Car Owner Tries To Drive Vehicle Away During Snow Emergency Tow

When you live in an occasionally snowy urban area and own a car, snow emergencies are an inevitable occasional annoyance. They impose different alternate-side parking rules so plow crews can clear heavy snow accumulation from the sides of roads, towing vehicles that remain in the way. One woman in St. Paul, Minnesota tried to rescue her car, then learned that you can’t actually drive a car hooked to a tow truck.

Yes, that’s how snow emergencies work: the plow crews need the street to be clear of vehicles so they can clean up, and police will helpfully move motorists’ cars out of the way for them if they fail to do so. They move them to an impound lot after trying to contact the car’s owner, but one St. Paul, Minnesota resident tried to solve the problem herself.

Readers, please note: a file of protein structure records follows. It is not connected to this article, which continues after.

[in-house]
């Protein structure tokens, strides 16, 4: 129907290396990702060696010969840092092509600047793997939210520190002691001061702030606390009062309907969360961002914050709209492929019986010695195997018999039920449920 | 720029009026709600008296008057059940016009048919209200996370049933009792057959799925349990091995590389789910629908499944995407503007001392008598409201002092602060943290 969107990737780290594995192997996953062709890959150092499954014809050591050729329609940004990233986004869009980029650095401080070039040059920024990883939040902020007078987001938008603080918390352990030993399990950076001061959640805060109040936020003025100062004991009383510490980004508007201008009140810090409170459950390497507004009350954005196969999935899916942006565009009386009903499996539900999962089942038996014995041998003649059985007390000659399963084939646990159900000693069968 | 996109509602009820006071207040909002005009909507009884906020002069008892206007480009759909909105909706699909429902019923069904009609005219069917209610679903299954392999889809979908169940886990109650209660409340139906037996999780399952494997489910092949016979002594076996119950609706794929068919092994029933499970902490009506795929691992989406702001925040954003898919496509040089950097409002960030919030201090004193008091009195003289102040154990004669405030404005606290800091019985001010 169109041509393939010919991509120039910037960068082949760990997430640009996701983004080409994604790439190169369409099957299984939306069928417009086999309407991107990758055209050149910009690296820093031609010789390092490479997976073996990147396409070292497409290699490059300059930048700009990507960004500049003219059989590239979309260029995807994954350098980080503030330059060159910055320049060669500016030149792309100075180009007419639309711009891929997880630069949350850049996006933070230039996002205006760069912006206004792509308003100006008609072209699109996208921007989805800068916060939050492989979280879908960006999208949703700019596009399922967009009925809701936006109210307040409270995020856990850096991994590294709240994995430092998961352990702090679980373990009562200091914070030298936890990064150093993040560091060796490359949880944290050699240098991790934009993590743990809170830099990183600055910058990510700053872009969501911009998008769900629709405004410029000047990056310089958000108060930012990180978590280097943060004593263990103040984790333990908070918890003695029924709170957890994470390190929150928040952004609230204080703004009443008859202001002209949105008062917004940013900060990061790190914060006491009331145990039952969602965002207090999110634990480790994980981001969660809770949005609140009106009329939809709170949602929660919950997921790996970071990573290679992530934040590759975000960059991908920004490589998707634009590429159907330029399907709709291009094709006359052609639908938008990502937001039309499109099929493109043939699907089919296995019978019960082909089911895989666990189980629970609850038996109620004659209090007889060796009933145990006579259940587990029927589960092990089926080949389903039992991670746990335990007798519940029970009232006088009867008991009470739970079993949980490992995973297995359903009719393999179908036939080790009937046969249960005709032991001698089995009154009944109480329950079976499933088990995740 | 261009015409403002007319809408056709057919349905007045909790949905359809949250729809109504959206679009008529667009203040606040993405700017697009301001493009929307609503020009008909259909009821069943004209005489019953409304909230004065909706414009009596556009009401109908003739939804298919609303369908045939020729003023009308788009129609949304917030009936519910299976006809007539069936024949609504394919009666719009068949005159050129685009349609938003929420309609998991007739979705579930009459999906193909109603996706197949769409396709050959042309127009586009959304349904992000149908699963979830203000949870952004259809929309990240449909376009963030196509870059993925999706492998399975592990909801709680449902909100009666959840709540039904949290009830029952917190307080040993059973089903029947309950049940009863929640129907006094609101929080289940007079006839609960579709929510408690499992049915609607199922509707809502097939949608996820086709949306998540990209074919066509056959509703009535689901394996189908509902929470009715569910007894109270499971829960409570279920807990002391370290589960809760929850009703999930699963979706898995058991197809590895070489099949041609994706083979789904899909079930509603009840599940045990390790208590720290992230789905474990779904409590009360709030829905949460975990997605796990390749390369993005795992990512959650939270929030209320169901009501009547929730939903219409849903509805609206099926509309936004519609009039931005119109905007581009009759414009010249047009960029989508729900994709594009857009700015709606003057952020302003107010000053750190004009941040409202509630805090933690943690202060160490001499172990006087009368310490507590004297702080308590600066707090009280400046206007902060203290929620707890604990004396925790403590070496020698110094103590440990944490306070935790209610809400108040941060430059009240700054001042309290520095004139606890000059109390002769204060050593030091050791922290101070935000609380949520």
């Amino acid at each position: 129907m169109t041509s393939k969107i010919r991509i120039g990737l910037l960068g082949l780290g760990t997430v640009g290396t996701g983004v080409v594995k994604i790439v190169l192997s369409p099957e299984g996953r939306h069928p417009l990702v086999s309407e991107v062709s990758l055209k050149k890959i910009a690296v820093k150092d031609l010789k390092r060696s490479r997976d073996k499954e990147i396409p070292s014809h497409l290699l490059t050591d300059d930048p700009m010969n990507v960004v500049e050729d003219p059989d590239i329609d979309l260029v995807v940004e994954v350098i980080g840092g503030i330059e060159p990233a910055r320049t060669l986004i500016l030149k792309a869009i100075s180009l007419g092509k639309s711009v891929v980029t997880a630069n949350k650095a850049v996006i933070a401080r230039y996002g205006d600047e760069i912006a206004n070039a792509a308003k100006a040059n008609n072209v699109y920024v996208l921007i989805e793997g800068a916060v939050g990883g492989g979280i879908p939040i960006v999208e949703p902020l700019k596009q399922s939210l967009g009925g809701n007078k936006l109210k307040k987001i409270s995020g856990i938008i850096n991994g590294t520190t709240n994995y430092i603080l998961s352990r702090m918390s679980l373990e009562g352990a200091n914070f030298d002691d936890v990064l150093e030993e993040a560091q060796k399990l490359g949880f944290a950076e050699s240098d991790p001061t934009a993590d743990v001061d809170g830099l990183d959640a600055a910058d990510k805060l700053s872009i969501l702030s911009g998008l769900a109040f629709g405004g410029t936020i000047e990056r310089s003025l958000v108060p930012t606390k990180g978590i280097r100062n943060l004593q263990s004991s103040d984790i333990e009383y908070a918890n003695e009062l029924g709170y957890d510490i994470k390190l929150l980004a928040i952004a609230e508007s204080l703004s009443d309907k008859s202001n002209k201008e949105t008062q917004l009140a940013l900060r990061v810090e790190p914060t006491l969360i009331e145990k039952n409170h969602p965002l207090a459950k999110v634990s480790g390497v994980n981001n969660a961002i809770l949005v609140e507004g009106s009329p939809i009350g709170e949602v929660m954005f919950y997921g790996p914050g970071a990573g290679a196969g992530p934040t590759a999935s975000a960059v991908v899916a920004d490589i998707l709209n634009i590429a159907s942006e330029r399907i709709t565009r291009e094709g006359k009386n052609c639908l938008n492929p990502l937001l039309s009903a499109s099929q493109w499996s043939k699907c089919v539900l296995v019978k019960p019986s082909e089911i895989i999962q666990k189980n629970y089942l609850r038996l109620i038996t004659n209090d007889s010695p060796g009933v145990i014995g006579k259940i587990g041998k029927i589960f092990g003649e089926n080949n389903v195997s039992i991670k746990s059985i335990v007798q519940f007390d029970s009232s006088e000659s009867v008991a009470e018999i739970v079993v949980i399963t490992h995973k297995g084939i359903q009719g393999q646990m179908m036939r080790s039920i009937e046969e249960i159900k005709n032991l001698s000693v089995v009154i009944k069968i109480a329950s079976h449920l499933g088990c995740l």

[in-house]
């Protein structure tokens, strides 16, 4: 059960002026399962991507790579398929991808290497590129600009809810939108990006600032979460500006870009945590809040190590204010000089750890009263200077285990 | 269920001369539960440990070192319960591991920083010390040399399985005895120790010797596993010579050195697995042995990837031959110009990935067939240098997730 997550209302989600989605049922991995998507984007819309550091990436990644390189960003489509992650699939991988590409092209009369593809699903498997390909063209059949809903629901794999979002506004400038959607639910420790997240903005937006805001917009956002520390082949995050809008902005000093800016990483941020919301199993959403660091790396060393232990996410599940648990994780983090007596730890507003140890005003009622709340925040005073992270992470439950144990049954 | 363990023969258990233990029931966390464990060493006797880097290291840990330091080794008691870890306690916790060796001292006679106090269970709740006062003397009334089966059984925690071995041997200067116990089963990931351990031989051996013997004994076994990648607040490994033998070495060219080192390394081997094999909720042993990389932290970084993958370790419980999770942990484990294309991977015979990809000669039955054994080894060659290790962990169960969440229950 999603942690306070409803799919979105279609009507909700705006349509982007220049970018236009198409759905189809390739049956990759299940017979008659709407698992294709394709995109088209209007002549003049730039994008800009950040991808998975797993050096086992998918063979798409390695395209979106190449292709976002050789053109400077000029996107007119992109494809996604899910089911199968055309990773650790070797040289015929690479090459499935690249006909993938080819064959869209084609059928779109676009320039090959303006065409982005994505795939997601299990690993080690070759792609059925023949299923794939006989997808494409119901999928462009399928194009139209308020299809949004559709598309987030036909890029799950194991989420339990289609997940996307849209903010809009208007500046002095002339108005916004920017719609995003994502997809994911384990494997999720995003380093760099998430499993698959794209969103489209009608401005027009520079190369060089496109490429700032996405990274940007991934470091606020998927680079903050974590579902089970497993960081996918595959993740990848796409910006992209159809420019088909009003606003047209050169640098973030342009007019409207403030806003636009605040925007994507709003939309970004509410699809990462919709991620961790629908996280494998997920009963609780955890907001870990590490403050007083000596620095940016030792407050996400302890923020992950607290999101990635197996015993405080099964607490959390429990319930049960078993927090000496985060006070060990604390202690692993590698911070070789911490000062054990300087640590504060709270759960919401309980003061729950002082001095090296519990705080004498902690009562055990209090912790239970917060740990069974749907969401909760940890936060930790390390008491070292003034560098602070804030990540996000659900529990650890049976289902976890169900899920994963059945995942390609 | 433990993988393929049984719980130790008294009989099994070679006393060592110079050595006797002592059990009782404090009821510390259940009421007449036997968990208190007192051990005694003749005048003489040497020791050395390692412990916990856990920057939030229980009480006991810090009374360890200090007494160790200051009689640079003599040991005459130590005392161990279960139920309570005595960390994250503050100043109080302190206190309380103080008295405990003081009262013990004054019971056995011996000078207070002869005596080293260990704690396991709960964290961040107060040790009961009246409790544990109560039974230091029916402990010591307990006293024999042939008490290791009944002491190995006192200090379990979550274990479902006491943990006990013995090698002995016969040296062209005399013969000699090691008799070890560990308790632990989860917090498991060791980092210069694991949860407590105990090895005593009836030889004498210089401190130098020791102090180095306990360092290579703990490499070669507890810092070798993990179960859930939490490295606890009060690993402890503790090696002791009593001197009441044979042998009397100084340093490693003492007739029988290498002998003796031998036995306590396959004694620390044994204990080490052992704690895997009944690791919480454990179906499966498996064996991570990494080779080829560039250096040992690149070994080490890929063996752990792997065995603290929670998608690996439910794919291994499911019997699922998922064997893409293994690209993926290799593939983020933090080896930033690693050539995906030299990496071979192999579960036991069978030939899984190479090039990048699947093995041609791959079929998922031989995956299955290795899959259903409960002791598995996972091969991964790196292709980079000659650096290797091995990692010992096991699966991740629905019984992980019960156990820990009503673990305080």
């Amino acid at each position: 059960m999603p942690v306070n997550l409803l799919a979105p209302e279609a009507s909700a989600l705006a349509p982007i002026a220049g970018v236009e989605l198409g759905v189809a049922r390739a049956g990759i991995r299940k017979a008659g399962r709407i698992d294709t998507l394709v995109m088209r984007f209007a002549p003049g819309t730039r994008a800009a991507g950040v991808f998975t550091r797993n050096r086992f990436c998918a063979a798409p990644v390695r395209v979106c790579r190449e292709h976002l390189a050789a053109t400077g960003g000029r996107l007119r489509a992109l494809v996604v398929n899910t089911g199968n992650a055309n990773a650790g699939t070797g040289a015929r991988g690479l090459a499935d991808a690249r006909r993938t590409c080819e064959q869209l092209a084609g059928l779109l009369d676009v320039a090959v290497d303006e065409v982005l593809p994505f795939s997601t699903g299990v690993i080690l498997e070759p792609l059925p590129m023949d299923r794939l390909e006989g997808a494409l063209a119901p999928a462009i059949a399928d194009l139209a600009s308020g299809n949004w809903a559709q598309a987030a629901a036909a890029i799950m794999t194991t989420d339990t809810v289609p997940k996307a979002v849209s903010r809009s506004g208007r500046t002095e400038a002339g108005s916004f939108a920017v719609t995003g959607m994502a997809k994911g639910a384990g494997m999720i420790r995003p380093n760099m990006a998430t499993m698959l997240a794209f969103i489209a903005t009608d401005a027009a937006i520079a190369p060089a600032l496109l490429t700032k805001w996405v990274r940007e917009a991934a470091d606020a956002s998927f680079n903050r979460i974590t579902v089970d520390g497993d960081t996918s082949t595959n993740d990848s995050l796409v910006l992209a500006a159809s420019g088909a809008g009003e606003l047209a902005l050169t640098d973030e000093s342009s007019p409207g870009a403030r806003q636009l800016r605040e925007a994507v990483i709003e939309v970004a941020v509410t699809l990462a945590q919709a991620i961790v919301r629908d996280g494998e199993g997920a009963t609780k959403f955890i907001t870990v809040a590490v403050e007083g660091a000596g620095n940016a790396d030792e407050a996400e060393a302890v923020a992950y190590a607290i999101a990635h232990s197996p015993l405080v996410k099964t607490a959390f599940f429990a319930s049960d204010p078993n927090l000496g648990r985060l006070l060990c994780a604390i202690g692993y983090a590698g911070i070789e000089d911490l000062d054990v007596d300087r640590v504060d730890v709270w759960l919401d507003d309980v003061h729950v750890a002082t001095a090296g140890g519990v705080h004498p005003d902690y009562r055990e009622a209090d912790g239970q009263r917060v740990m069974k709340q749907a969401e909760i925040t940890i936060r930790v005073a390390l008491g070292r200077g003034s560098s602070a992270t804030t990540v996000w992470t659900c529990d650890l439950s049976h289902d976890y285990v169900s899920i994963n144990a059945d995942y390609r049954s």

Specifically, she allegedly tried to drive off while her car was partway up the truck’s bed. Police officers say that when they found out and arrived on the scene, the woman ran away and went back into her house.

“She could be hurt, the tow driver could be hurt, tow truck could be damaged and even her vehicle could be damaged,” a police officer observed. “Nobody wants any of that to happen.”

It would have cost a $75 fee for the tow truck driver to simply release her car, but she didn’t have that money on hand. Instead, she owes a higher fee to have her car released from the impound lot, and a $56 citation for remaining parked on the street during the snow emergency. In addition to that, one of her tires deflated during the tow truck ruckus, so that will need to be fixed before she can drive the vehicle home… or to a different safe location.

She claims that she had no idea about the snow emergency.

St. Paul Woman Tries to Drive Away While Connected To Tow Truck [CBS Minnesota]